Online, Live Protests Target NSA Surveillance
By Doug Gross
CNN — Hundreds of websites’ protests target NSA surveillance. These sites posted messages opposing online government surveillance on Tuesday, as activists planned live protests and other gatherings in cities all over the world.
Social news giant Reddit, blogging site Tumblr and Mozilla, the makers of the Firefox browser, were among the most high-profile sites to take part in the online protest. Much of it targeted surveillance by the National Security Agency in the United States.
“Today we must fight back against mass, suspicionless surveillance. Today we must protect both our civil liberties and the digital tools connecting us all,” Reddit said in a blog post. “Indiscriminate bulk surveillance programs by the NSA and their allies … violate the First and Fourth Amendments of the U.S. Constitution, which protect citizens’ right to speak and associate anonymously, guard against unreasonable searches and seizures, and protect their right to privacy….
“In addition to individual privacy issues, these surveillance programs are damaging for online businesses like reddit. These programs undermine the basic freedom, innovation, and economic opportunity that the Internet enables.”
The Internet’s biggest players, like Facebook, Google and Wikipedia, stayed out of Tuesday’s protests, at least publicly. But others didn’t pull any punches with their objections.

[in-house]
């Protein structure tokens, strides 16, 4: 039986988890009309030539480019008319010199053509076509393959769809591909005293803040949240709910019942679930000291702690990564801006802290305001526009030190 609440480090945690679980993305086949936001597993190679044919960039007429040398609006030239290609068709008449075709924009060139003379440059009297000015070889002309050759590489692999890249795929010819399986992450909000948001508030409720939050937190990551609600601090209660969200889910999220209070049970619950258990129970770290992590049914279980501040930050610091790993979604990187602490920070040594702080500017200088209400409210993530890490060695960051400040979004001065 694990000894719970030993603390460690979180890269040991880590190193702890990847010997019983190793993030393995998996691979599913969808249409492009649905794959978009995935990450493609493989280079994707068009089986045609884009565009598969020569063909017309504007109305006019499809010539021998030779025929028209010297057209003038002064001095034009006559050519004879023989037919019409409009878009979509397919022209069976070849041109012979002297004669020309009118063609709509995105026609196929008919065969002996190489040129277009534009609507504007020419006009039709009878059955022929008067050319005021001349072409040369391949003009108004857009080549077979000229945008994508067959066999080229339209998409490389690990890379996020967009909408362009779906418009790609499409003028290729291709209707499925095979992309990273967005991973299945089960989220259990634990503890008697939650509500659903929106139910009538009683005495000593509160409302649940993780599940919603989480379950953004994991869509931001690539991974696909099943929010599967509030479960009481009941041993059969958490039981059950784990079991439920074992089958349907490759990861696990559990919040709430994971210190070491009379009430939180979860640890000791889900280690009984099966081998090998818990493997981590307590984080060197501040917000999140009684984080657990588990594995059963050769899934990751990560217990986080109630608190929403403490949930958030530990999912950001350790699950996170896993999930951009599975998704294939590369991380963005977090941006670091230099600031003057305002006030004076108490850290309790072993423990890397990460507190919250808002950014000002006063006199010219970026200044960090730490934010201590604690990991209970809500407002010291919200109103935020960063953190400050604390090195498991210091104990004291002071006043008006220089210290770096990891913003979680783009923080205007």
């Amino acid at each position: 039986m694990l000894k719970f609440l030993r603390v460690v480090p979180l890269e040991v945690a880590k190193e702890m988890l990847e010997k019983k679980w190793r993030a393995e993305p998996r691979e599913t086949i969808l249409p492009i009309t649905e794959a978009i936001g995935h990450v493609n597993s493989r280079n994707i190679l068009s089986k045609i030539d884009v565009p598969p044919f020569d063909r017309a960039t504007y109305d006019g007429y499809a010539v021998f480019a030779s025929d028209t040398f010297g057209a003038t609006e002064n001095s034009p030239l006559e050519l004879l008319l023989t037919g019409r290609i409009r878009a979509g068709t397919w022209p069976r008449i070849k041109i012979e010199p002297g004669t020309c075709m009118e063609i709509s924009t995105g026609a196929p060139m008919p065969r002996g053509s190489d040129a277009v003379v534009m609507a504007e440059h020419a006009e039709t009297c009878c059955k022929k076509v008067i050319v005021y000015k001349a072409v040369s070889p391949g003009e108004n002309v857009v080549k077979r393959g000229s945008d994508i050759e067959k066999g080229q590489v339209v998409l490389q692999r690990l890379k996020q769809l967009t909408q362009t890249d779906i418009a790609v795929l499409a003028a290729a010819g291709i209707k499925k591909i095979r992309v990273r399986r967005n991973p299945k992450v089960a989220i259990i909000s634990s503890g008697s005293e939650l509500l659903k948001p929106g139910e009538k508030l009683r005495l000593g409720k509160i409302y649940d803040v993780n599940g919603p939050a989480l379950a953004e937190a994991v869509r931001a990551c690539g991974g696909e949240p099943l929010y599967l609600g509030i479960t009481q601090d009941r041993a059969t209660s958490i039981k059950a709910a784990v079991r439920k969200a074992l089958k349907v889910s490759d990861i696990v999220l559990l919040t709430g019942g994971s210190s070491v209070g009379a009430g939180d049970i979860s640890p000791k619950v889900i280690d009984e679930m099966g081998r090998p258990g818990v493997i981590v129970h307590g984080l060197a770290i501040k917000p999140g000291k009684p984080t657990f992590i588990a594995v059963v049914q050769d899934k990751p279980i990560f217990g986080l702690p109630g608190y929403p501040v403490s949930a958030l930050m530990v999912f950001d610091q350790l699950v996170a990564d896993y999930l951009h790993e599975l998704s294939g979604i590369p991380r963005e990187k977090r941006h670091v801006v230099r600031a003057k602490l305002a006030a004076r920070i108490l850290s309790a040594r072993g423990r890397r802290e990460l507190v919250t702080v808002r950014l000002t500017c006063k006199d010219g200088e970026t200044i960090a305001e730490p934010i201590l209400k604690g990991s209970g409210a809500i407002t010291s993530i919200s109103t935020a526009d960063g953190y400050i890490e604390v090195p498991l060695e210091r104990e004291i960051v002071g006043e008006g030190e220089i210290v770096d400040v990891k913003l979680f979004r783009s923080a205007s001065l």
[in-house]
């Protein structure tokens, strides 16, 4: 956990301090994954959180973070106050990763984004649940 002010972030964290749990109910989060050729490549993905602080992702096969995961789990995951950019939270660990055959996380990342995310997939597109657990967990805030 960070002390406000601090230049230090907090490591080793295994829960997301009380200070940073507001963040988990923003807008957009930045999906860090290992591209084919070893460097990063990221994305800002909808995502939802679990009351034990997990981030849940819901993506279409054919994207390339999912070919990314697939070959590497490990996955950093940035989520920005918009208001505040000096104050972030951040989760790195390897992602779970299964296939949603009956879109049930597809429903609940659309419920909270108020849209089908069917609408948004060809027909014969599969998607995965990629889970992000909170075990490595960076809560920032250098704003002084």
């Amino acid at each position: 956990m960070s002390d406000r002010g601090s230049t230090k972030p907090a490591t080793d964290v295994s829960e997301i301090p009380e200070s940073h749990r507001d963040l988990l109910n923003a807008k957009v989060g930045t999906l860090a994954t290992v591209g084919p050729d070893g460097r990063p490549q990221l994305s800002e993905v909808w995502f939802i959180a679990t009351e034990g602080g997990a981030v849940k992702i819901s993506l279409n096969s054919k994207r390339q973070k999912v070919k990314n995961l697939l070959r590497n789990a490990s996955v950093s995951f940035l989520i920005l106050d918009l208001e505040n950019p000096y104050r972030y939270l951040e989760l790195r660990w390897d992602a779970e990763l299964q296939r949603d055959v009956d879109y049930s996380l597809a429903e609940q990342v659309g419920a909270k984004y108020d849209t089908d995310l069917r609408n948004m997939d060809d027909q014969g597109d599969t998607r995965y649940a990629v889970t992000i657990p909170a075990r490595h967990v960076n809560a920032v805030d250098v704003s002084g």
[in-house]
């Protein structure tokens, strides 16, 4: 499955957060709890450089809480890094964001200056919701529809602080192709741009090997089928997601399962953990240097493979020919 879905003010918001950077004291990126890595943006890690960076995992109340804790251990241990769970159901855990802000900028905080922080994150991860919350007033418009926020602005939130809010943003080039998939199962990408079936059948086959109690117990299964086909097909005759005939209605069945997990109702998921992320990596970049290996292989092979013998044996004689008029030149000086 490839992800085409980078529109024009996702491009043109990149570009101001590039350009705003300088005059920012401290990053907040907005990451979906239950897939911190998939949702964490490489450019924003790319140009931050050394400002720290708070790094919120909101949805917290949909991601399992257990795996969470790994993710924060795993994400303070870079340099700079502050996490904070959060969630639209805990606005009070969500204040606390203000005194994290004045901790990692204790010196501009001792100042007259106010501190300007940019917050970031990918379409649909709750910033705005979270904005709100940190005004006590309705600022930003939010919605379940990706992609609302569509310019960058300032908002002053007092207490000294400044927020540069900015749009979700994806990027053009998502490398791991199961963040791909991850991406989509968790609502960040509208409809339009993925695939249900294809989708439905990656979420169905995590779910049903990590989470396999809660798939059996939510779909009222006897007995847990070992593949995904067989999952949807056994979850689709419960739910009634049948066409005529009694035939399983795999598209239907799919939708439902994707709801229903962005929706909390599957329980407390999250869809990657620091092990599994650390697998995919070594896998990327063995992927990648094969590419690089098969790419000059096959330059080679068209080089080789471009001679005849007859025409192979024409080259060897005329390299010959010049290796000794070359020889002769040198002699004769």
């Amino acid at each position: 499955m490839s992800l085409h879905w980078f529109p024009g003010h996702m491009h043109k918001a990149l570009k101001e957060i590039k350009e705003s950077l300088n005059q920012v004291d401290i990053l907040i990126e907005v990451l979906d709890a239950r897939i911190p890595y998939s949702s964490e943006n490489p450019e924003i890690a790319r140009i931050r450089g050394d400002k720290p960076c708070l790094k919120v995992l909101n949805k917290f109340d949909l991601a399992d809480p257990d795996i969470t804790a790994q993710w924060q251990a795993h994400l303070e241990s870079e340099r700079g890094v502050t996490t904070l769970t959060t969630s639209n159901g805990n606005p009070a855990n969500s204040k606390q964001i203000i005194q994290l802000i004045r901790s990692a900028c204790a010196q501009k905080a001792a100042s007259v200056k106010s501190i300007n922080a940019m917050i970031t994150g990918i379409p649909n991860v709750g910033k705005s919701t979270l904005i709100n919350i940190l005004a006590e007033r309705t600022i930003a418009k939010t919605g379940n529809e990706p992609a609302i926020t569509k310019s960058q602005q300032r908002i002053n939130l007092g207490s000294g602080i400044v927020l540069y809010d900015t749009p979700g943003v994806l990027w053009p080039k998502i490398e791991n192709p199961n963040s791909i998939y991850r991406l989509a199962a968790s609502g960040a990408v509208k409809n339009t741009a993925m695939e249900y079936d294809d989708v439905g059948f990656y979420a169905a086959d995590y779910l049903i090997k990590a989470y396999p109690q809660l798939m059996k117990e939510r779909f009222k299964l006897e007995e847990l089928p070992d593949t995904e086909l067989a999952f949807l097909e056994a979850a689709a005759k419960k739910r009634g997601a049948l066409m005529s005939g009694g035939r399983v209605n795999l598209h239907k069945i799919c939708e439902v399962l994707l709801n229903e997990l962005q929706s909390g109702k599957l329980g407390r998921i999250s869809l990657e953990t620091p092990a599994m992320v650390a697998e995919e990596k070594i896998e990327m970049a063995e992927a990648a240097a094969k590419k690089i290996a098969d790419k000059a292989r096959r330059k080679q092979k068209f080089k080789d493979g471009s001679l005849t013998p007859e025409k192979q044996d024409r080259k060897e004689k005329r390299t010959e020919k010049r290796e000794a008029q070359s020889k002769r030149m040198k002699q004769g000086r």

The live events scheduled for Tuesday included rallies in San Francisco, Chicago, Los Angeles, London, Stockholm, San Juan and other places.
The coordinated global protest was announced in January, on the eve of the one-year anniversary of the death of Aaron Swartz.
Swartz, an online activist and co-creator of Reddit and RSS feeds, committed suicide in 2013 while facing indictment on charges that he stole millions of online documents from the Massachusetts Institute of Technology.
“Aaron showed us that being a technologist in the 21st century means taking action to prevent technology from being turned against the public interest,” said Roy Singham, chairman of tech company ThoughtWorks, where Swartz worked at the time of his death, said in a news release. “The time is now for the global tribe of technologists to rise up together and defeat mass surveillance.”
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